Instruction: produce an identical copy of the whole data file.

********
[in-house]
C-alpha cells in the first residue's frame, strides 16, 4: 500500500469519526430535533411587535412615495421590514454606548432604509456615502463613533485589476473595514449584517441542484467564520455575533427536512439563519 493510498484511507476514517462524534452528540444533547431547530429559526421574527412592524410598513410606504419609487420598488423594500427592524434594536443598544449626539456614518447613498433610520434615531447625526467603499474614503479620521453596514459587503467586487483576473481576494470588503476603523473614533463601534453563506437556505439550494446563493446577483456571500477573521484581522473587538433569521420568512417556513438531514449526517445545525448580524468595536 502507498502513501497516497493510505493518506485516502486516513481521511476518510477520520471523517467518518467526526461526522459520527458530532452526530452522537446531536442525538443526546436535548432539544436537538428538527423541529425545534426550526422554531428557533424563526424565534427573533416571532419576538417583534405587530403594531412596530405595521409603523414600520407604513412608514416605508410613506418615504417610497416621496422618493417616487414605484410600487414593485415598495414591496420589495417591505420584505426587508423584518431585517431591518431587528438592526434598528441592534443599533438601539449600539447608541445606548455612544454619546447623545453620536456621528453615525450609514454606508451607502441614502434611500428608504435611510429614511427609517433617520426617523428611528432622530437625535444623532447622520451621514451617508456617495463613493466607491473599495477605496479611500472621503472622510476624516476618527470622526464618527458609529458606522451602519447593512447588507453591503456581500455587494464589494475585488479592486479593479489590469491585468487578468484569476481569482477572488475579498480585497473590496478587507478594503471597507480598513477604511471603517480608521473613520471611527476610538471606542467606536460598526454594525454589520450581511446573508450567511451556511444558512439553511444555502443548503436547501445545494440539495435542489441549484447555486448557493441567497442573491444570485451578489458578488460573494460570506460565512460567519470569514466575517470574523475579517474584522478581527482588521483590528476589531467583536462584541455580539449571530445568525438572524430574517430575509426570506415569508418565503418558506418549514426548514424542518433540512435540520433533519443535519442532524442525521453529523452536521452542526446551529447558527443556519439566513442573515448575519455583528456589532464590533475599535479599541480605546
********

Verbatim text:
[in-house]
C-alpha cells in the first residue's frame, strides 16, 4: 500500500469519526430535533411587535412615495421590514454606548432604509456615502463613533485589476473595514449584517441542484467564520455575533427536512439563519 493510498484511507476514517462524534452528540444533547431547530429559526421574527412592524410598513410606504419609487420598488423594500427592524434594536443598544449626539456614518447613498433610520434615531447625526467603499474614503479620521453596514459587503467586487483576473481576494470588503476603523473614533463601534453563506437556505439550494446563493446577483456571500477573521484581522473587538433569521420568512417556513438531514449526517445545525448580524468595536 502507498502513501497516497493510505493518506485516502486516513481521511476518510477520520471523517467518518467526526461526522459520527458530532452526530452522537446531536442525538443526546436535548432539544436537538428538527423541529425545534426550526422554531428557533424563526424565534427573533416571532419576538417583534405587530403594531412596530405595521409603523414600520407604513412608514416605508410613506418615504417610497416621496422618493417616487414605484410600487414593485415598495414591496420589495417591505420584505426587508423584518431585517431591518431587528438592526434598528441592534443599533438601539449600539447608541445606548455612544454619546447623545453620536456621528453615525450609514454606508451607502441614502434611500428608504435611510429614511427609517433617520426617523428611528432622530437625535444623532447622520451621514451617508456617495463613493466607491473599495477605496479611500472621503472622510476624516476618527470622526464618527458609529458606522451602519447593512447588507453591503456581500455587494464589494475585488479592486479593479489590469491585468487578468484569476481569482477572488475579498480585497473590496478587507478594503471597507480598513477604511471603517480608521473613520471611527476610538471606542467606536460598526454594525454589520450581511446573508450567511451556511444558512439553511444555502443548503436547501445545494440539495435542489441549484447555486448557493441567497442573491444570485451578489458578488460573494460570506460565512460567519470569514466575517470574523475579517474584522478581527482588521483590528476589531467583536462584541455580539449571530445568525438572524430574517430575509426570506415569508418565503418558506418549514426548514424542518433540512435540520433533519443535519442532524442525521453529523452536521452542526446551529447558527443556519439566513442573515448575519455583528456589532464590533475599535479599541480605546